An Irish history lesson: How South Africa can move towards prosperity

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    Nat Quinn

    Ireland is the fifth richest economy in the world, measured by GDP per capita. However, Ireland was not always this rich. It faced many setbacks which impoverished the country, not least the Irish potato famine, a period of mass starvation and disease in Ireland between 1845 to 1849, which saw one million die. More than a million fled the country. 

    Before Ireland became an independent country in 1922, it was part of the British Empire. Irish people were considered as second-class citizens. When Ireland gained independence from Britain in 1922, Irish people saw that free market economies like the United States were going through the Great Depression, but communist economies like the Soviet Union were experiencing rapid industrial growth. It seemed to the new Irish administration that they would be better off by implementing protectionist policies. So, Ireland started to monopolise and nationalise its corporations. It also banned most foreign trade and investment in the country.
    Ireland put high tariffs on all imported goods to discourage importing from other economies. The goal of this policy was to make Ireland a self-sufficient economy. It was a mistake because protectionism may work in the short term, but in the long run, it is a devastating blow to a nation’s economy.
    Furthermore, protectionism can work – for a while – in countries with large populations and abundant natural resources, neither of which Ireland has. Protectionism simply did not work in Ireland and the country’s government soon realised that.
    Why is this important for us to learn from?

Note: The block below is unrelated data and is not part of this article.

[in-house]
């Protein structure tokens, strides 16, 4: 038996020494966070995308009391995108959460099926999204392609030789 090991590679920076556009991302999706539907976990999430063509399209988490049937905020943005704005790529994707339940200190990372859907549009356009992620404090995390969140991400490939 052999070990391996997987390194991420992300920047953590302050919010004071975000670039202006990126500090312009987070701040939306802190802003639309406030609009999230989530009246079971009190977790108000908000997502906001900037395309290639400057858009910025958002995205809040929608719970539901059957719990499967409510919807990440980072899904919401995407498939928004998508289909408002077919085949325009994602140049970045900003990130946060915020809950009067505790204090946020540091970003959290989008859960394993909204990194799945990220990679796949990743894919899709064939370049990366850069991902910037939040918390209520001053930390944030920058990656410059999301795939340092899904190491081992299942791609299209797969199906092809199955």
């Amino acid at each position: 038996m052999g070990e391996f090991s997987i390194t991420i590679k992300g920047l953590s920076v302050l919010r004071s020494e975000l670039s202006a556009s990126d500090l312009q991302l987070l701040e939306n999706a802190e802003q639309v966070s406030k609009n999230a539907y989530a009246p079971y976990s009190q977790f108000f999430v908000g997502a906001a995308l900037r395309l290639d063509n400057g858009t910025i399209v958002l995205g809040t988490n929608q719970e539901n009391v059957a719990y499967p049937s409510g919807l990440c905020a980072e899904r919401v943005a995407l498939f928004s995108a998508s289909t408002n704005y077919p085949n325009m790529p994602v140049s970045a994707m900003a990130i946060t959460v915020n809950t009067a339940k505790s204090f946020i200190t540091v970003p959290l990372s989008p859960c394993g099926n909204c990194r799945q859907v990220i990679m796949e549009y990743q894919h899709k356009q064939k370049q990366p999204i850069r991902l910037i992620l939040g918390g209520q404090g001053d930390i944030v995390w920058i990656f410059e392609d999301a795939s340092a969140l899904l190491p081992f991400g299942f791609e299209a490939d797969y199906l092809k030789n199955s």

Ireland, partly as a result of living under the British colonial jackboot, was for many years seen as the sick man of Europe.  But, with the right policies and leadership, backed by the Tallaght strategy, an economic policy implemented in the 1980s, Ireland was able to wrench itself eventually from the clutches of socialism and into a future of prosperity.
    In South Africa there is a real risk that this country could make the same initial mistakes as Ireland. There is a real danger in 2024 that South Africans could very well vote in an EFF/ANC/ Patriotic Alliance coalition as people choose not to vote ANC but instead vote for those other parties.  This would push the ANC even more leftward and into some of the same initial Irish mistakes. This would just exacerbate poverty and make all South Africans across the board poorer.
    While Ireland had its own unique path towards prosperity, including the good fortune of being able to join the European Union, there are some steps South Africa can take to move towards a more prosperous future.
    Embracing a low-skill, low-wage, and job-intensive economy
    Arthur Lewis, the only man of African descent to win a Nobel Prize in Economics and who might be considered the founding father of development economics in the 1940s and 1950s, has argued that labour can move out of the peasant farming sector, without affecting production there, and into low-productivity capitalist sectors, including industrial sectors such as clothing manufacturing, if wages in those sectors are in line with productivity.
    As capitalist economies grow, Lewis argued, they will reach a turning point at which labour becomes scarce. Workers will then move into higher-productivity sectors and wages will rise.